# Definition:Hilbert Proof System/Instance 2

## Definition

This instance of a Hilbert proof system is used in:

Let $\LL$ be the language of propositional logic.

$\HH$ has the following axioms and rules of inference:

### Axioms

Let $p, q, r$ be propositional variables.

Then the following WFFs are axioms of $\mathscr H$:

\((\text A 1)\) | $:$ | Rule of Idempotence | \(\displaystyle (p \lor p) \implies p \) | |||||

\((\text A 2)\) | $:$ | Rule of Addition | \(\displaystyle q \implies (p \lor q) \) | |||||

\((\text A 3)\) | $:$ | Rule of Commutation | \(\displaystyle (p \lor q) \implies (q \lor p) \) | |||||

\((\text A 4)\) | $:$ | Factor Principle | \(\displaystyle (q \implies r) \implies \left({ (p \lor q) \implies (p \lor r)}\right) \) |

### Rules of Inference

#### $\text {RST} 1$: Rule of Uniform Substitution

Any WFF $\mathbf A$ may be substituted for any propositional variable $p$ in a $\mathscr H_2$-theorem $\mathbf B$.

The resulting theorem can be denoted $\mathbf B \paren {\mathbf A \mathbin{//} p}$.

See the Rule of Substitution.

#### $\text {RST} 2$: Rule of Substitution by Definition

The following expressions are regarded definitional abbreviations:

\((1)\) | $:$ | Conjunction | \(\displaystyle \mathbf A \land \mathbf B \) | \(\displaystyle =_{\text{def} } \) | \(\displaystyle \neg \left({ \neg \mathbf A \lor \neg \mathbf B }\right) \) | |||

\((2)\) | $:$ | Conditional | \(\displaystyle \mathbf A \implies \mathbf B \) | \(\displaystyle =_{\text{def} } \) | \(\displaystyle \neg \mathbf A \lor \mathbf B \) | |||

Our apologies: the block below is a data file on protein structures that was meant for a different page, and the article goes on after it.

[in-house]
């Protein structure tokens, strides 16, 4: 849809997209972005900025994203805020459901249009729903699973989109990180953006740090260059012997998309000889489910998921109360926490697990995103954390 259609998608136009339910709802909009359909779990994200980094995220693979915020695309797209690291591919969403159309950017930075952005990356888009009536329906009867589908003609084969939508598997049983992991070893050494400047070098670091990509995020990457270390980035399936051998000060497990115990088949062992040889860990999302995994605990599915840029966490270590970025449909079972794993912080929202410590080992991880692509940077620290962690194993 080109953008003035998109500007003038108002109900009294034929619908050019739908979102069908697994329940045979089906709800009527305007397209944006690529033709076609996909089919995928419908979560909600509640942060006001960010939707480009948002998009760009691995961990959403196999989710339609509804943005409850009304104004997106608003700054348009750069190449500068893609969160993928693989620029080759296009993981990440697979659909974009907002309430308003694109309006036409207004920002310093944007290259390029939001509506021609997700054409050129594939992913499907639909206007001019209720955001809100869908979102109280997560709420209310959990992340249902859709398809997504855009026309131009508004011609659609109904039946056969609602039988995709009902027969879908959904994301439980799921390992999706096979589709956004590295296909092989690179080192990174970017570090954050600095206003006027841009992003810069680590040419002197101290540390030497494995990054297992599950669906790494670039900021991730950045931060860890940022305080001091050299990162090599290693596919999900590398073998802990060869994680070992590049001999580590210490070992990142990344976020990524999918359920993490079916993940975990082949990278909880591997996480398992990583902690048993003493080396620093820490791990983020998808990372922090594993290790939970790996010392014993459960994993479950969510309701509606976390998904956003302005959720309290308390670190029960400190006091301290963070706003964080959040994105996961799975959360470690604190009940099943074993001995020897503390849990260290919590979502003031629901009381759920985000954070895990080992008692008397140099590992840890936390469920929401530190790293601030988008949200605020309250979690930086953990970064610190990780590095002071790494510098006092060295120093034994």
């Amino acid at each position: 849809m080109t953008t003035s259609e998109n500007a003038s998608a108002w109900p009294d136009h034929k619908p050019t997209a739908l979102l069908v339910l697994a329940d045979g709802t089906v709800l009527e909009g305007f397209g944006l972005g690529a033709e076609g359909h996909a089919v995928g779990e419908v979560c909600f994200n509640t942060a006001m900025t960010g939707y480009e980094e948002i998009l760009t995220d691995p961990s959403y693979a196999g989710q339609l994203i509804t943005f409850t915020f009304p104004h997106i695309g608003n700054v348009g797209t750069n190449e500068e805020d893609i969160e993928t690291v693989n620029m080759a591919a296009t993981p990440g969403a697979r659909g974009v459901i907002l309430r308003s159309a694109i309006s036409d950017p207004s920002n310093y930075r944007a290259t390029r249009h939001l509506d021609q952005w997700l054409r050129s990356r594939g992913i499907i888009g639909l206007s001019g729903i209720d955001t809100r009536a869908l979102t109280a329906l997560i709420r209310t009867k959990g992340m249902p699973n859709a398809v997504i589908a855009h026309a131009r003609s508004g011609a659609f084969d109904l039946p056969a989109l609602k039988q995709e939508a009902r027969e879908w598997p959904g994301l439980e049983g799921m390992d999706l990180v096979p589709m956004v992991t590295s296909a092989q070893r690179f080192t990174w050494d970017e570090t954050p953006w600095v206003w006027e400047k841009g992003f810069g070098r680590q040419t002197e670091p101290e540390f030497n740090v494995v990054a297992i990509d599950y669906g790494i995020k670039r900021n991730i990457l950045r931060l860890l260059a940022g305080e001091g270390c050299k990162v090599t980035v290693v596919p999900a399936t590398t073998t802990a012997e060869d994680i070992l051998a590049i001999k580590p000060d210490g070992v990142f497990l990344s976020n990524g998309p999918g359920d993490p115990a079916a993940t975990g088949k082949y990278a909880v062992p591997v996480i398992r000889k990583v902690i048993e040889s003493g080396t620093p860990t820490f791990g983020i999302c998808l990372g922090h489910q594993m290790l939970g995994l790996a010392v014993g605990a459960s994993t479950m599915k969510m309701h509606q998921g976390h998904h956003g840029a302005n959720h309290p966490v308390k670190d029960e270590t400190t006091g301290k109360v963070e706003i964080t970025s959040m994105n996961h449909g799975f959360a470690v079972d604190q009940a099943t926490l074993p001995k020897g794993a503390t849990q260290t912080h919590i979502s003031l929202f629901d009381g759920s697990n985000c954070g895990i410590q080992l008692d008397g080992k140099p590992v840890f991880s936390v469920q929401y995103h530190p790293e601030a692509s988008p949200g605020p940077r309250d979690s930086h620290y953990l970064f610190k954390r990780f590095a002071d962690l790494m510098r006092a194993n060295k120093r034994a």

\((3)\) | $:$ | Biconditional | \(\displaystyle \mathbf A \iff \mathbf B \) | \(\displaystyle =_{\text{def} } \) | \(\displaystyle (\mathbf A \implies \mathbf B) \land (\mathbf B \implies \mathbf A) \) |

#### $\text {RST} 3$: Rule of Detachment

If $\mathbf A \implies \mathbf B$ and $\mathbf A$ are theorems of $\mathscr H$, then so is $\mathbf B$.

That is, Modus Ponendo Ponens.

#### $\text {RST} 4$: Rule of Adjunction

If $\mathbf A$ and $\mathbf B$ are theorems of $\mathscr H$, then so is $\mathbf A \land \mathbf B$.

That is, the Rule of Conjunction.

(This rule can be proved from the other three and so is only a convenience.)

## Also see

- Results about
**Hilbert Proof System Instance 2**can be found here.

## Source of Name

This entry was named for David Hilbert.

## Sources

- 1959: A.H. Basson and D.J. O'Connor:
*Introduction to Symbolic Logic*(3rd ed.) ... (previous) ... (next): $\S 4.2$: The Construction of an Axiom System: Transformation Rules, Definitions, Axioms